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Oil and gas leaders identify opportunities and risks for 2012

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Sector leaders meet in London to discuss the outlook for 2012 and beyond at GL Noble Denton roundtable event – Participants agree that greater capital expenditure is certain this year, but warn of other hurdles ahead  

16. Apr. 2012 | London – A group of European oil and gas industry leaders have expressed heightened confidence in the development of the sector this year, following an impressive start to 2012. However, executives said that success will rely on more than the high price of oil, growth in energy demand or even a recovery in economic conditions.

The comments were made at an exclusive roundtable event held recently in London by GL Noble Denton, an independent technical advisor to the industry. The discussions follow the publication of “Big Spenders: The outlook for the oil and gas industry in 2012”, the second Economist Intelligence Unit report commissioned by GL Noble Denton, which sets the scene for a year of increased investment, according to a survey of more than 180 senior energy executives across the world at the end of 2011.

According to the discussions at the GL Noble Denton roundtable event, oil and gas sector leaders’ confidence in increased investment has continued to grow during the first quarter of this year, thanks to the improved prospects for global economic growth. However, Economist Intelligence Unit Senior Editor Chris Webber warned that a potential further rise in the sector’s confidence might be overshadowed by the risk of ‘black swan’ events such as political conflicts, and major oil and gas accidents.

Other key findings from the discussion included:

Rising optimism for UK activity, but much can be learned from Norway. Participants agreed that prospects are looking better for the UK Continental Shelf. But some oil and gas executives argued that the UK still had a long way to go if it was to compete with the progress being made by its Norwegian neighbours. Others suggested that incentives being offered by the Norwegian government could have an adverse affect on the UK oil and gas industry in other areas, while there was also uncertainty expressed over the long term future of the UK North Sea.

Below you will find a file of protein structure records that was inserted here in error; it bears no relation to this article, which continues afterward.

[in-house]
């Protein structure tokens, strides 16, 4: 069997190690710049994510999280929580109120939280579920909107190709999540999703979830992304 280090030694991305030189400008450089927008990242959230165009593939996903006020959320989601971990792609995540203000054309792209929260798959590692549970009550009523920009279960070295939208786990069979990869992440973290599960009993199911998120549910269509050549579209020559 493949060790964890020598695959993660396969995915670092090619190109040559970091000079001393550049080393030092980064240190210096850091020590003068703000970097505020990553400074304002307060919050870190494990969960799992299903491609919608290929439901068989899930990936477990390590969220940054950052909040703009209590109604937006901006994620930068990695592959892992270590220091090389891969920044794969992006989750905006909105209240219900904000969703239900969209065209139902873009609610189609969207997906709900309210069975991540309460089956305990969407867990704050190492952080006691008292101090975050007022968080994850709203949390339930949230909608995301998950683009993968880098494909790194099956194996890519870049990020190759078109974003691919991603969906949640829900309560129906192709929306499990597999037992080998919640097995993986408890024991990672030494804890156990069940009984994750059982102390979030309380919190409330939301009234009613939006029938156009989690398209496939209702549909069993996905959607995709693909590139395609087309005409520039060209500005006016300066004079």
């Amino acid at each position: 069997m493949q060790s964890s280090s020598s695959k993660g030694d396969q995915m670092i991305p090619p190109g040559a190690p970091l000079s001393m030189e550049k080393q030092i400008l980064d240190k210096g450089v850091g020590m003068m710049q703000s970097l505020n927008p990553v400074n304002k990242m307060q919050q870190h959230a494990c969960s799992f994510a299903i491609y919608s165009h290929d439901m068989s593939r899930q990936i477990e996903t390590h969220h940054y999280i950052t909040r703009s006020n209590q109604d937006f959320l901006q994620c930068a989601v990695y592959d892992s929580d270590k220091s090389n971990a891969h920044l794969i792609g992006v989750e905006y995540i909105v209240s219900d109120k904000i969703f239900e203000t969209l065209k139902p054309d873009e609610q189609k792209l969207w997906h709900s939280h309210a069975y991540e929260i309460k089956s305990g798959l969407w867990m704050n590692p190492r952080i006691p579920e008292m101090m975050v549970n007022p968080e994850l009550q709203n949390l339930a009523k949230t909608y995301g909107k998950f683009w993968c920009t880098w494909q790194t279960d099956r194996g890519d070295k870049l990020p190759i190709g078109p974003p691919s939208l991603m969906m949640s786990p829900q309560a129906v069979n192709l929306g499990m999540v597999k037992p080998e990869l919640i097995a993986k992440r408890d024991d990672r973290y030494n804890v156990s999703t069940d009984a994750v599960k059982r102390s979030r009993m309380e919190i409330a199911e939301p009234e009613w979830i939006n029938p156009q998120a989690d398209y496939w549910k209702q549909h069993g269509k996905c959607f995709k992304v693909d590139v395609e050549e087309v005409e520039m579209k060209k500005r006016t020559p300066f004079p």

Energy price predictions. Participants heard that events such as political conflict in the Middle East could lead to a damaging oil price spike that would derail the fragile economic recovery. Also, with the growth of a global gas glut and an increase in oil demand, the cost of the two resources may become less connected in the future.

Skills shortages are becoming more acute. The challenge in plugging the oil and gas industry’s gap in skilled professionals was identified as a major issue in “Big Spenders”. Participants at the roundtable event recognised that the accelerated learning programmes, introduced by some oil companies to speed up the time it takes for new graduates to develop necessary skills, were important. However, some argued that more needed to be done now to meet the industry’s immediate need for more experienced workers in their 30s and 40s, and suggested bringing in personnel from other industries. Others claimed such a measure could increase the risk profile of projects and affect funding. Particular skills shortage hotspots were identified in Brazil, Tanzania and Australia.

Securing tomorrow’s energy supply today. Participants agreed that the continuing high price of oil has led to little likelihood of energy being secured from alternative sources – such as hydrogen and nuclear – in the short term. The Fukushima DaiiChi nuclear disaster in Japan has led some countries to turn their attention away from nuclear power, but it was thought that nuclear still had a part to play in global energy supply. Some executives suggested the rise in unconventional gas, particularly from shale reserves in North America, Europe and China, had impacted upon the development of alternative energy sources. However, others questioned how successful the development of shale gas reserves would be outside of the US.

Peter Russell-Smith, Executive Vice President Business Development and General Manager of GL Noble Denton, said: “The first few months of this year have revealed that the executives surveyed for Big Spenders were right to forecast improved performance for the oil and gas industry in 2012. But the industry leaders who attended our event in London have clearly articulated that the sector has not overcome all of its hurdles yet.

The discussions that took place have given us a real insight into the opportunities and pitfalls that our clients expect to face during the remainder of the year and beyond.

“It is clear that, alongside the oil and gas industry’s confidence for the future, there is an element of uncertainty over a wide range of issues. Whether the challenge is the success of production, the unpredictable nature of energy prices, or an impending shortage of the skilled professionals needed to meet the world’s growing demands for oil and gas, GL Noble Denton stands ready to provide our clients with the essential technical advice that will help them to grow in testing conditions.”

The GL Noble Denton roundtable event was the first in a series of executive briefings organised in key energy centres across the world. They are designed as a means to gain a deeper understanding of the issues that affect the industry from those who lead it. Download the full GL Noble Denton sponsored report “Big Spenders” at: www.gl-nobledenton.com

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